This site is intended for health professionals only


All at-risk patients should be given antivirals after exposure to chickenpox

at-risk chickenpox

Antivirals are now the recommended choice for all at-risk groups who have been exposed to chickenpox, including pregnant women, the UK Health Security Agency has said in updated guidance.

It follows temporary changes to guidance on antiviral use in some groups as an alternative to post-exposure prophylaxis (PEP) after significant shortages of varicella zoster immunoglobulin (VZIG) in 2018.

An expert working group has concluded that while the supply issue was resolved there have been ongoing global supply issues of a range of immunoglobulin products with supply interruptions remaining a potential risk.

This coupled with a review of safety and efficacy data on antivirals led the working group to conclude they should now be the choice for all at risk groups apart from susceptible neonates exposed within a week of delivery.

VZIG is still recommended for those in whom oral antivirals are contraindicated, the UKSHA guidelines said.

Those who are eligible include people who have had significant exposure to chickenpox or shingles during the infectious period and who are at increased risk because for example they are immunosuppressed or pregnant, and who have no antibodies to varicella-zoster virus.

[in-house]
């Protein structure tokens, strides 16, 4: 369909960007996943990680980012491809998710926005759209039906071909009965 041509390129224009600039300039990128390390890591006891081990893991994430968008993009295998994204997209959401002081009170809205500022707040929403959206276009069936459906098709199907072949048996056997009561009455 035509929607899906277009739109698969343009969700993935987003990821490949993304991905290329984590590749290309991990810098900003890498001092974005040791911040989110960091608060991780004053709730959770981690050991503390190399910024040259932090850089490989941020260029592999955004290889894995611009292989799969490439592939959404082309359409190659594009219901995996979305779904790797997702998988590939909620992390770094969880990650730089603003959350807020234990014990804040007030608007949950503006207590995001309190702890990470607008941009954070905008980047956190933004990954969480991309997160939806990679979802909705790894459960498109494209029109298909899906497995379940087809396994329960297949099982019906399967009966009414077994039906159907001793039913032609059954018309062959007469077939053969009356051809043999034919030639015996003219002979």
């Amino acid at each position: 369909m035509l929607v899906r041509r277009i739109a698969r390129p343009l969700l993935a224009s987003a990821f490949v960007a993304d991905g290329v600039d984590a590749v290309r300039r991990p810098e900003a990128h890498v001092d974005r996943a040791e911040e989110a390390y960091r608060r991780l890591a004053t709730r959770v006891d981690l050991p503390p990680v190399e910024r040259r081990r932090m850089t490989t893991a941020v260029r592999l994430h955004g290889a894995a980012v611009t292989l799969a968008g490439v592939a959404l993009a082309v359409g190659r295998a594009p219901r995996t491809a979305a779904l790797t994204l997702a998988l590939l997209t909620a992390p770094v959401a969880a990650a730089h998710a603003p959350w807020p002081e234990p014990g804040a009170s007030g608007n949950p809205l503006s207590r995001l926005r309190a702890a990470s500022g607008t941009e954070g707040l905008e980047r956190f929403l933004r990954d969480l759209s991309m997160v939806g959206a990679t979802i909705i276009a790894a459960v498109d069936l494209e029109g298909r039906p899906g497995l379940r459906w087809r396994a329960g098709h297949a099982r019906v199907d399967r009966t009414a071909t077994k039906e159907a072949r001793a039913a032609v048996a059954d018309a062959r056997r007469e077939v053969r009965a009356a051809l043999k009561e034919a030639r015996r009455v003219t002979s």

The recommendations include details on timing of exposure, duration of contact and how to assess susceptibility.

In immunocompetent individuals including pregnant women, a history of previous chickenpox, shingles or two doses of varicella vaccine counts as evidence of immunity.

But without that history, urgent antibody testing should be undertaken on a recent blood sample, the guidelines recommend.

Oral aciclovir (or valaciclovir) is now the first choice of PEP for susceptible immunosuppressed individuals, all susceptible pregnant women at any stage of pregnancy and infants at high risk from day seven to 14 after exposure, the UKHSA said.

But the guidelines highlight that while recommended, the drugs are currently not licensed for this purpose.

In individuals with renal impairment or conditions associated with intestinal malabsorption, for example inflammatory bowel disease, VZIG may be considered as long as their antibody levels suggest they will benefit.